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In depth idiot
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Discussion Starter · #1 ·

Probably still the best part of two years before Hornby have it on sale, but what the EP shows and what is described of the Turbomotive all suggests a good job. The sound effects crowd are going to be disappointed though, because by contemporary report it was rather quiet...
 

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Did you notice the phrase '2023 range' in the article ;)

David
 

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In depth idiot
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Discussion Starter · #5 ·
...As with the GT3, the Turbomotive does look very strange w/o any outside valve gear!
It might have looked much stranger had Stanier's team not been constrained by using the Princess design as a basis and finding a way to bolt on the turbine equipment in the voids left by removing the reciprocating engine gear. The driven wheels didn't need to be 6'6" diameter, and it would have been positively advantageous had they been much smaller, like 3' diameter.

Turbines run fast and halving the wheel diameter halves the reduction ratio required: one of the problems of the 'turbo' was heating in the reduction gearbox; if the work it has to do is halved, there's less traction energy absorbed and thus less heating, and increased traction power output.
Leave the boiler pitched at the standard height, and now there's a lot of airspace down to the frames for the smaller wheels, less constraint on turbine location and equipment layout.
Lighter wheelsets and frames too, and those driven wheels could be in bogies with outside bearings and a central shaft drive, more weight reduction by loss of coupling rods and balance weights, which also reduces suspension loads.

Not suggesting any of the above would have been easy, but it is logical development on an optimisation path. This way the turbomotive would have looked very different, as a glance at the Ljungtrom designs for Swedish Railway use quickly confirms. These were a success.




Did you notice the phrase '2023 range' in the article
I feel we are all aware that delays in getting the goods out of China are with us for the immediately forseeable future. Out by last quarter 2023 would be a fair result, slipping into 2024 quite possible, on past performance.

My attitude is that I waited half my likely lifetime to see RTR OO being made to standards long established as 'basic expectation' in adult oriented HO product. What's a year or two?
 

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In depth idiot
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Discussion Starter · #7 ·
I rather liked the rebuilt version Princess Anne shame it got wrecked so soon after rebuild...
Let the muttering commence.

The Duchess on the up train was repaired, this after first demolishing the rear of the standing commuter train, and then being hit by the 6P piloting 'Princess Anne' working the down express that unavoidably ran into the wreckage. The Princess Anne boiler was repaired, and went into the Princess class boiler pool.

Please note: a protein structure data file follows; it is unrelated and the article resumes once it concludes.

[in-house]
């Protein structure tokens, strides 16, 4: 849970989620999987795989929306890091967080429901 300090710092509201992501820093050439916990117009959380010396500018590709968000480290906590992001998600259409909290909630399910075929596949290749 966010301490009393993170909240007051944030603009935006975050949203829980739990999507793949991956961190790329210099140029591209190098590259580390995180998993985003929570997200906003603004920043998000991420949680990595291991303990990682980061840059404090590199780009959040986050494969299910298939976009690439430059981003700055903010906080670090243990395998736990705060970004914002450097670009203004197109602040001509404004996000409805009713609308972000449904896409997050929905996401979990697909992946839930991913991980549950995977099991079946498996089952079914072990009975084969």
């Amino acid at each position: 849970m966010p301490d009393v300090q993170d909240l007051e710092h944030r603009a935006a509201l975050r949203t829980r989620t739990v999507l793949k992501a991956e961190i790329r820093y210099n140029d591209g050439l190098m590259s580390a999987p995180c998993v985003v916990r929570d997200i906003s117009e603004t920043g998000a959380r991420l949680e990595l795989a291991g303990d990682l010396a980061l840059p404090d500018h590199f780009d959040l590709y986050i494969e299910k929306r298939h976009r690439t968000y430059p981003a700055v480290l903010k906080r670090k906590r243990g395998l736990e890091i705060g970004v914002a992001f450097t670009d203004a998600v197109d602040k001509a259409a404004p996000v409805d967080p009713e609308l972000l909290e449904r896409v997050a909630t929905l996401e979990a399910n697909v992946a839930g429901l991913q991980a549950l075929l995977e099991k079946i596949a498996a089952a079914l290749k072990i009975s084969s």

Why not return Princess Anne to service? It had only suffered a single collision, the boiler survived, and the 6P as the pilot engine had taken the worst of the impact. Theories abound:
Possibly Princess Anne was not proving a great success? Crews accustomed to the Duchess with its much superior boiler output may have found it 'difficult'. Maybe it had a poor record for availability and/or timekeeping in service? Possibly its non-standard hybrid nature led to maintenance problems?
Or was it that this event provided Riddles the opportunity to design and build a replacement BR standard 8P to restore the WCML roster to fifty pacifics? After all, you do not qualify as a true great among the UK's C20th steam loco designers unless you have an 8P pacific design to your name, and he wouldn't have much fancied the alphabetic end of the second rank slot with Churchward, Collett, Ivatt, Maunsell and Raven.
 

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It was my understanding that Riddles handed over the development of the last 8P design to Freddy Harrison.

From the Ashes to a 21st Century Duke - The Duke

I met Freddy when he was in his eighties and, following a couple of quite lengthy discussions was left in no doubt as to his part in the design and build of the Duke.
I remember a man of deep intellect with some interesting insight into the first 20 years of British Railways. He considered his greatest acheivments being the development of the freightliner and Merry-go-round coal workings. I was surprised that as CME from 1958 to 1966 he was so relaxed about the Diesel Hydraulic v Diesel Electric debate; he just said that Swindon remained very independent so I just let them get on with it, following the example of Roland Bond.

On the subject of the Duke he was aware of the draughting issue.

Best regards .................... Greyvoices (alias John)
 
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